What happens when you open up company decisions and projects to the masses? It’s called crowdsourcing, a community-based model for design, and proponents tout its potential to both increase creativity and save money for companies.
Crowdsourcing serves almost like an open call for designers and other participants. The term was first used in 2006, and the concept has gained converts thanks partly to technology and social media applications. One of the best-known examples is the website Threadless, which accepts ideas for t-shirts. Users vote on their favorite designs, and the winners are then sold through the website.
“The development of crowdsourcing, as a word-of-mouth vehicle, with indirect communication, has changed how we get information today,” says Drew Kinney, Web Design & Interactive Media Instructor at The Art Institute of Charlotte.
Companies are taking advantage of the options afforded to them through Web 2.0, asking for input and ideas on everything from company names to logos to website elements to mobile phone applications.
The marketing firm Pyxl utilized crowdsourcing with its “Help Us Name Us” campaign, which sought submissions for a new company name. The campaign coincided with the company’s transition from a traditional advertising to full-services digital marketing firm, says Nicole VanScoten, Pyxl Public Relations Specialist.
“We used crowdsourcing as a way to make a normally time-consuming and cost prohibitive naming process streamlined and efficient, and we were able to show the power and value that exists in the online community,” VanScoten says.
That power came from participants in all 50 states, 52 countries, and six continents in just a two-week time period, according to VanScoten. The individual who submitted the winning name received an Amazon Kindle. Another Kindle was given away to a randomly chosen participant. Kindles sell for $259 on the Amazon website. The $518 price tag for two Kindles is significantly lower than what a company could expect to spend on hiring a firm to come up with a new company name.
Brandon Kessler is CEO/Founder of ChallengePost, “a marketplace for challenges” where individuals and groups can post challenges and crowdsource the solutions. The ChallengePost platform powered the NYC BigApps competition, which sought apps that would improve New York City, and a challenge from First Lady Michelle Obama for apps and games to improve childhood nutrition.
“We're about taking hard problems that people want solved, and opening them up to the public to get them solved,” Kessler says.
Crowdsourcing has become so popular that entire businesses exist to facilitate the process for other companies. Sarah Blue is in charge of market and community outreach for Chaordix, a business with a platform that enables other companies to do crowdsourcing. Blue says the movement is good for creativity.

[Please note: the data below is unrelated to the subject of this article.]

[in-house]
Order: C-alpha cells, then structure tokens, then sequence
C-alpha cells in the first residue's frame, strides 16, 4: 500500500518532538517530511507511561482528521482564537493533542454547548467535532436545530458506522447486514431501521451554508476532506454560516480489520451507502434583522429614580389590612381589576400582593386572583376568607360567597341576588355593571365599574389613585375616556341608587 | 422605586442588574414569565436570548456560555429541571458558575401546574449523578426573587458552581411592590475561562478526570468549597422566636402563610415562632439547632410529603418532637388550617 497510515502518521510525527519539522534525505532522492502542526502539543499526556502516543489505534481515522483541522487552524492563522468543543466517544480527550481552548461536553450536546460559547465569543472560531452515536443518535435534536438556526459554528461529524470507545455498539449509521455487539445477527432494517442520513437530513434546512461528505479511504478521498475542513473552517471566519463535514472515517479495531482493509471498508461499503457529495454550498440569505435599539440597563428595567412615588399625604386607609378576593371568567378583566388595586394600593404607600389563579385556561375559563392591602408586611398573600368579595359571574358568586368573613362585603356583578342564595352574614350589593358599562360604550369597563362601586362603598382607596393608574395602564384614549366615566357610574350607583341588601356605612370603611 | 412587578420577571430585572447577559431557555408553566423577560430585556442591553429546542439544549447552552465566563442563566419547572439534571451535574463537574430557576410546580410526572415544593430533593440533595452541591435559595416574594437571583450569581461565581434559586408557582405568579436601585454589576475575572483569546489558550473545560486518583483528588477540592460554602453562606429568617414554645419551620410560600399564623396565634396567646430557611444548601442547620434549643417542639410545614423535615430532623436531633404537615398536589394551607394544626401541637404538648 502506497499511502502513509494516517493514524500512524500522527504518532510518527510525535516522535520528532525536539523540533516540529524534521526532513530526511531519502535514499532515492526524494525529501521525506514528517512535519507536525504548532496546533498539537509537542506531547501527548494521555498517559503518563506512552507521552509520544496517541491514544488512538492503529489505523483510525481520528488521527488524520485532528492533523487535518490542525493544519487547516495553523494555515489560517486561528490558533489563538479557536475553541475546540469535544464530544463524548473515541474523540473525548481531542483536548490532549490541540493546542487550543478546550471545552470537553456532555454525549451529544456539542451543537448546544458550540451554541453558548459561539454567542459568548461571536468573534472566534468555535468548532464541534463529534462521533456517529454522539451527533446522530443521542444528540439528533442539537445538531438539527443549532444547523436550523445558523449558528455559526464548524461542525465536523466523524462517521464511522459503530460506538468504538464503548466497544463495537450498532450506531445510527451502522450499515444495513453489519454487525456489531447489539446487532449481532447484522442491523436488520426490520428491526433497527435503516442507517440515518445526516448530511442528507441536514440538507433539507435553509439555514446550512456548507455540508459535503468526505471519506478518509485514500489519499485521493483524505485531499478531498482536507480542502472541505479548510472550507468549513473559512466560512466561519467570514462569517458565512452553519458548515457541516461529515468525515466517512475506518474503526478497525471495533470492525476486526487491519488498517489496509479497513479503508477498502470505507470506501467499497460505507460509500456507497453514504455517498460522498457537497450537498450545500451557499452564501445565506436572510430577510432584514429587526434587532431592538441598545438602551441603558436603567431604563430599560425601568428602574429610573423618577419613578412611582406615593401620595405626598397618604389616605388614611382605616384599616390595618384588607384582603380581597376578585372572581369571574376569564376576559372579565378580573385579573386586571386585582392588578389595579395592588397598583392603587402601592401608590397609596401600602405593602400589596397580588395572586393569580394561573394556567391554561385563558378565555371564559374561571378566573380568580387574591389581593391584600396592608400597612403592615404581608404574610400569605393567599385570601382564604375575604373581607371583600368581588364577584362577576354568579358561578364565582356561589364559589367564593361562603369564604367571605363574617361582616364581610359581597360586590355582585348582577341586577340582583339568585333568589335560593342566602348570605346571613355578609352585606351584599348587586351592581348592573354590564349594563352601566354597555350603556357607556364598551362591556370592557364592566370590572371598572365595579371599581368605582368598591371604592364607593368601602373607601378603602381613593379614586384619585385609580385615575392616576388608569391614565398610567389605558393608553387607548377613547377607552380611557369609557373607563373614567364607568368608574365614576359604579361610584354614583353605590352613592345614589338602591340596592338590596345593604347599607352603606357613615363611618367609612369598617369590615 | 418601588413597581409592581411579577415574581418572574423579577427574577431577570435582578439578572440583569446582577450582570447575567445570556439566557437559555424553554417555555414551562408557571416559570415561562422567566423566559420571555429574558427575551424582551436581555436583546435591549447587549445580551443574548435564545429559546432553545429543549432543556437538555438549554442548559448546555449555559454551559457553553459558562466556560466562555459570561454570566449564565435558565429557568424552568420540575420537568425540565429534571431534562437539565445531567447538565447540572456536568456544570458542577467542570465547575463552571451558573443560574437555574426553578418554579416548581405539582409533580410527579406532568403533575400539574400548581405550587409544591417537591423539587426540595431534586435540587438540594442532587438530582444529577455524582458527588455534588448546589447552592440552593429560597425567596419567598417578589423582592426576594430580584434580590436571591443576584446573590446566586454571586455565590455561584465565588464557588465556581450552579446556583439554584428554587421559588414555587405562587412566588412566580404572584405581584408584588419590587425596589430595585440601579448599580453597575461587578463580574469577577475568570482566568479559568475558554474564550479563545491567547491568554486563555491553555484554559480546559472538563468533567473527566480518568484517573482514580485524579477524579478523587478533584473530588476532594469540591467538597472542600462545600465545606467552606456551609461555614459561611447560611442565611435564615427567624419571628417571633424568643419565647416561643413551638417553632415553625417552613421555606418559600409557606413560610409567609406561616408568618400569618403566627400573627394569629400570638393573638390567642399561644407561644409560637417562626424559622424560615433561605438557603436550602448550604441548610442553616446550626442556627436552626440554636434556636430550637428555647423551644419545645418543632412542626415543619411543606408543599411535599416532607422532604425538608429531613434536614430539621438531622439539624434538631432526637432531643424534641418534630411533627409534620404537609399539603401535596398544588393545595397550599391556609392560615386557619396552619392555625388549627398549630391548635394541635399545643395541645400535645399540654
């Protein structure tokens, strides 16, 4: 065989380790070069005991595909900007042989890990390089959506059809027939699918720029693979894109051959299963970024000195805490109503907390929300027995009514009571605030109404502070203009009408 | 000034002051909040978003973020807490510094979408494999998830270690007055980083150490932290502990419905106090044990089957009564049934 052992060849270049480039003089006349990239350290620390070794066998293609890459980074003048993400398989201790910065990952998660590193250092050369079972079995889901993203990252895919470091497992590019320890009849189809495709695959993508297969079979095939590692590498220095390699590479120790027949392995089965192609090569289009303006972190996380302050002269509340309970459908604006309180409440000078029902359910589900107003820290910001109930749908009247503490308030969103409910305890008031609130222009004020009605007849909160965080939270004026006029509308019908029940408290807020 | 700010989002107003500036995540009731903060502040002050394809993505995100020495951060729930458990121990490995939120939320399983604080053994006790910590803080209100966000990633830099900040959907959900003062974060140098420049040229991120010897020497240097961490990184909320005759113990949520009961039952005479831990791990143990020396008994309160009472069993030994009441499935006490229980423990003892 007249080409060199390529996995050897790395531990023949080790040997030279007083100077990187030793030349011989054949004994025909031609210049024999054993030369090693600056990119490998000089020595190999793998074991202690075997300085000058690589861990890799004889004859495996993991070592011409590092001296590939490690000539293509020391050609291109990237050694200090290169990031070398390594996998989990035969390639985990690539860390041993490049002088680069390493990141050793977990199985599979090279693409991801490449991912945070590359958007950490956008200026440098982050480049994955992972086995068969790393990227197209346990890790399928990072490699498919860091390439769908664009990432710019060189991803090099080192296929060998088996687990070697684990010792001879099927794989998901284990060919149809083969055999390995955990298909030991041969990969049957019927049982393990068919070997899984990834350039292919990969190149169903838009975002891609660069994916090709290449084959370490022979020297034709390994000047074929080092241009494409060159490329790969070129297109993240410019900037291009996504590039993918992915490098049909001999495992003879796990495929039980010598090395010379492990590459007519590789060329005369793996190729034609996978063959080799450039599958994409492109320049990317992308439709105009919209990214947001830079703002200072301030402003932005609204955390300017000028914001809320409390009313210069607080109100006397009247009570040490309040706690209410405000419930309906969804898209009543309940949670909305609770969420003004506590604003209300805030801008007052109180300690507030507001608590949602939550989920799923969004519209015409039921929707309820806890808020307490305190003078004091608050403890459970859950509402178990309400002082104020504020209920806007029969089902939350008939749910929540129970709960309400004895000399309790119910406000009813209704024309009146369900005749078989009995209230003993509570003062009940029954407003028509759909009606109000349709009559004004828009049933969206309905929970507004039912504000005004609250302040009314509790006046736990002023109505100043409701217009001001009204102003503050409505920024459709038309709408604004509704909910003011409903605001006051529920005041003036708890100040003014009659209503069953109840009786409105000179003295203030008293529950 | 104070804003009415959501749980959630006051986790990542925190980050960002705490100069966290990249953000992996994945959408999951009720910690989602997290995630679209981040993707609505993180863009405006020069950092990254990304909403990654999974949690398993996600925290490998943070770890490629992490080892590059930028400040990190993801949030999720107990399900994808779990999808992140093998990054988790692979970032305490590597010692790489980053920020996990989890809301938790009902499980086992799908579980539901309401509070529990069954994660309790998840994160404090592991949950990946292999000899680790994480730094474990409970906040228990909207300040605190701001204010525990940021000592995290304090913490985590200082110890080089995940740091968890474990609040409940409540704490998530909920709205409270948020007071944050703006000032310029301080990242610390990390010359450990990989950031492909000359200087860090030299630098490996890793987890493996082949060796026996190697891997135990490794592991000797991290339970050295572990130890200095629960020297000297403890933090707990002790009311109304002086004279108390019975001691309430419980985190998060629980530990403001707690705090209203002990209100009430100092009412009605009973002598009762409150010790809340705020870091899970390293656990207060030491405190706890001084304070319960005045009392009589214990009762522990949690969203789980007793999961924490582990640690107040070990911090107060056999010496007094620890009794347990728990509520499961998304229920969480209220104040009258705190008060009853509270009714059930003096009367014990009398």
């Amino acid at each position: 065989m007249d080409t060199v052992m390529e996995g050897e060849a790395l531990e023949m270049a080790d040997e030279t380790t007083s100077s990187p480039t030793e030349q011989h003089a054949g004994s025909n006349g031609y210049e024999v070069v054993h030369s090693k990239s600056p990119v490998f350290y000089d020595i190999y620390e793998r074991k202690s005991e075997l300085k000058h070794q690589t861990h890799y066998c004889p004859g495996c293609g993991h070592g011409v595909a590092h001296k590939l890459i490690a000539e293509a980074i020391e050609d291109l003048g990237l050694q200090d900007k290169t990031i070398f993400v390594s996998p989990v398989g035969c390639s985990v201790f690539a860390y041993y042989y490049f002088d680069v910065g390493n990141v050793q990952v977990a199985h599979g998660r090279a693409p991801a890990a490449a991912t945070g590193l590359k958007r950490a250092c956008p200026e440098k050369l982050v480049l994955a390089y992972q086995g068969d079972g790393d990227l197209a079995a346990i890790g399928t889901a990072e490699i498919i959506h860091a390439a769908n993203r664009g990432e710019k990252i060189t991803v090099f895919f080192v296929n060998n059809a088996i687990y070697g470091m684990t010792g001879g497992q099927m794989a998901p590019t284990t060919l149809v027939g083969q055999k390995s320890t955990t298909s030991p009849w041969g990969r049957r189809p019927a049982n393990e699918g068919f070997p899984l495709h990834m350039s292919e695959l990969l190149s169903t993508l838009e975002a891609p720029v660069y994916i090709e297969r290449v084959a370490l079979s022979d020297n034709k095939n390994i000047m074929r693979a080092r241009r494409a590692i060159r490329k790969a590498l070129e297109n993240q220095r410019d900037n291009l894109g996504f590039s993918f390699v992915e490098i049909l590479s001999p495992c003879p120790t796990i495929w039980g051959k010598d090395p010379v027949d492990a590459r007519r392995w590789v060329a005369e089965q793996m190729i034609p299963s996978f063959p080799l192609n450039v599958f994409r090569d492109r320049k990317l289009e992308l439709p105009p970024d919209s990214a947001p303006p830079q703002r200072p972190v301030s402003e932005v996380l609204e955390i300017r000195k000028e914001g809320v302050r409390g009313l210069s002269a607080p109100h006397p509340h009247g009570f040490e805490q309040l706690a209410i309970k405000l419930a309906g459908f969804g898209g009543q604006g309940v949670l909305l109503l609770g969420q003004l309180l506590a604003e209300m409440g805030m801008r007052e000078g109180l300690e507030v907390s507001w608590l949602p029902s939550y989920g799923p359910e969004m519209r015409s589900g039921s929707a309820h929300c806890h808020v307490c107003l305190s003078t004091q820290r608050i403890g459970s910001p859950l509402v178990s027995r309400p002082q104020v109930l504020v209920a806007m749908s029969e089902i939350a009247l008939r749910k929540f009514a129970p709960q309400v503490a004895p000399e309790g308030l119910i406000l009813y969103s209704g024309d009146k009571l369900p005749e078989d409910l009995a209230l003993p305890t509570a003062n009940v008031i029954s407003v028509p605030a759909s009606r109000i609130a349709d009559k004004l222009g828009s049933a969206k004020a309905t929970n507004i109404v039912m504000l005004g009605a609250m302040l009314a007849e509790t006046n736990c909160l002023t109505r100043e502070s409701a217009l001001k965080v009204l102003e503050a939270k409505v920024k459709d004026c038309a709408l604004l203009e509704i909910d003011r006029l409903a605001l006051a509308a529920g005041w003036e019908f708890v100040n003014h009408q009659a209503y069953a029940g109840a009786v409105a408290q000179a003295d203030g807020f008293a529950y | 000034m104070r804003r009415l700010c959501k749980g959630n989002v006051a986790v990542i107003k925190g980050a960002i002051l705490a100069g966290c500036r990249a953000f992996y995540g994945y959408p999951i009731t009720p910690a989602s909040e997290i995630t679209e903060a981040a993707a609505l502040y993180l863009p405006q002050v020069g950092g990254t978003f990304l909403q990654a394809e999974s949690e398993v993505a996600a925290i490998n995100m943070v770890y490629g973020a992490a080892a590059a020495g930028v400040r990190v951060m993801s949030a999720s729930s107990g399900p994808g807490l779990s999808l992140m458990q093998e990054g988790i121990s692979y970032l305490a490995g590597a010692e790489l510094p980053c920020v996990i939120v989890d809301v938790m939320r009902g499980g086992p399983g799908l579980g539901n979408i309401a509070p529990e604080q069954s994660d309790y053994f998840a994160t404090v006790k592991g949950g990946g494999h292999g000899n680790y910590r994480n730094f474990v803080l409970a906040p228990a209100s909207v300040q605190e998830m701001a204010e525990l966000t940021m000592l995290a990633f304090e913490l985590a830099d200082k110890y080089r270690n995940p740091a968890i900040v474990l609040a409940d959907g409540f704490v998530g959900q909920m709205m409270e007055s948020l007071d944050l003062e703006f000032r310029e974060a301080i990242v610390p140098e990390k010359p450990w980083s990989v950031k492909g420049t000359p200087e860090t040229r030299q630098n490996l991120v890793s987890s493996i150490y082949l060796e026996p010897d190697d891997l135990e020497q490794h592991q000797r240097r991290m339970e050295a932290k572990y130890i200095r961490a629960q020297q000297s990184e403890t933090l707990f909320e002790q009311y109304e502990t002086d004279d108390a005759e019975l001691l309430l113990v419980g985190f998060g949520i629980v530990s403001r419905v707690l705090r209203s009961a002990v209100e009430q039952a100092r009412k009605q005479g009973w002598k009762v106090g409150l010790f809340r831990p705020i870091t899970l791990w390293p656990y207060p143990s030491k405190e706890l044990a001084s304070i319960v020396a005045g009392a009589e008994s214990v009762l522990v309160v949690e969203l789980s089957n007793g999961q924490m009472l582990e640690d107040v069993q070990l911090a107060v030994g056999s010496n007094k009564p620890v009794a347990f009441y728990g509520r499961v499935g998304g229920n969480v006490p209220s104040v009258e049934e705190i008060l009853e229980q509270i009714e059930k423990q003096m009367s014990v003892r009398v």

“In my experience, it gives me exposure to way more people than I normally interact with and way more ideas,” she says. “It’s nice to try out different things and be part of many little projects. It sparks my imagination.”
Blue and Kinney both say that crowdsourcing can be a good experience for design students.
“By sharing and collaborating with a wider range of creatives, a student may begin to understand that they don’t exist singularly in a vacuum,” Kinney says. “They exist in a larger creative community … [with] resources beyond their immediate surroundings. They will also begin to understand that there is more to ‘community’ than the latest humiliating video on YouTube.”
crowdSPRING is another company in the crowdsourcing market. Company Co-Founder Mike Samson describes it as “a marketplace for creative services.” Creatives from around the world submit work in response to specifications of jobs posted. Job owners pick from the entries and that person receives payment.
Samson sees the global connections that crowdsourcing encourages as a way to support more creativity.
“Crowdsourcing allows people from all over the world to collaborate and compete on a level playing field,” he adds. “This diversity of talent and creativity — enabled by Internet technology — elevates creativity and the creative industries in ways that were unimaginable just a decade ago.”
Crowdsourcing will only get bigger as younger generations advance in companies, Kinney predicts.
“As more Millennial generation designers emerge into the workforce, they will require new channels, to express and develop their creative capacities,” he says. As the workforce turns over, he adds, crowdsourcing will no longer be seen as “a threat to protected information.”
Samson thinks good things will come from crowdsourcing.
“Crowdsourcing changes the formula of the design industry,” he says. “Now talented newcomers can compete with established professionals based solely on ability.”
“No one knows exactly where we’re all heading with this,” he adds, “but we’re sure heading there fast.”
Written by freelance talent for Ai InSite